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Validating Pattern Placement in a Multi-Location Cloud Computing Environment

IP.com Disclosure Number: IPCOM000236367D
Publication Date: 2014-Apr-22
Document File: 2 page(s) / 56K

Publishing Venue

The IP.com Prior Art Database

Abstract

Disclosed is a method for validating pattern placement in a multi-location cloud computing environment to ensure that all patterns can be successfully deployed.

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Validating Pattern Placement in a Multi-Location Cloud Computing Environment

Application developers can create patterns describing the structure of applications. Pattern engines exist that can use these patterns to deploy instances of the application as one or more virtual machine instances in a virtualized server environment, such as a private, public, or hybrid cloud computing environment. The

placement engine in the cloud infrastructure is responsible for determining the "best" server(s) onto which to place the virtual machine instances. The "best" servers may vary depending on the deployment policies selected by the users. For instance, a high-availability policy may prefer to distribute the workload across multiple regions, sites and servers, whereas an energy conservation policy may prefer to place the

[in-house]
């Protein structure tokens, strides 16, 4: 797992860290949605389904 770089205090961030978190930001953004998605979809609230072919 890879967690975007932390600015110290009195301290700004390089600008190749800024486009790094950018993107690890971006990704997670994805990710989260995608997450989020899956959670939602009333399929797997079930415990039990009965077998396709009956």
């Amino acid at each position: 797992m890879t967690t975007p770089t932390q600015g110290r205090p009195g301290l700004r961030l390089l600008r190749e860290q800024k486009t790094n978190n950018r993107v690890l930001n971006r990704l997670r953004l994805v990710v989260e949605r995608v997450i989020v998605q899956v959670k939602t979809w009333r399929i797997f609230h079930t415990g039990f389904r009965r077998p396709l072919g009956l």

virtual machine instances on the same server instances at the same site.

Locations where a virtual machine instance in a pattern is deployed may become overloaded and lead to contention for physical resources such as from the Central Processing Unit (CPU). A spike in workload might occur for the virtual machine

itself, or other virtual machines might be running hot. When this happens, contention may occur for a given physical resource at the location.

To alleviate the contention, the system may move one or more virtual machine instances from the current location to other location(s). Where there are a small number of virtual servers is relatively easy; it is possible to make an intelligent placement decision using a centralized placement engine that knows the full states of all physical and virtual resources are known in the cloud. However, this does not scale with the addition of physical resources and deployment of more virtual resources.

When deploying a pattern, a user may select the host aggregates to which a virtual machine instance may be deployed. Users may also select to assign an Internet Protocol (IP) address to each of the network interfaces used by each virtual machine instance. However, it may not be possible to successfully deploy a pattern using the selections made by the user. A method is needed to prevent the deployment from

continuing and failing.

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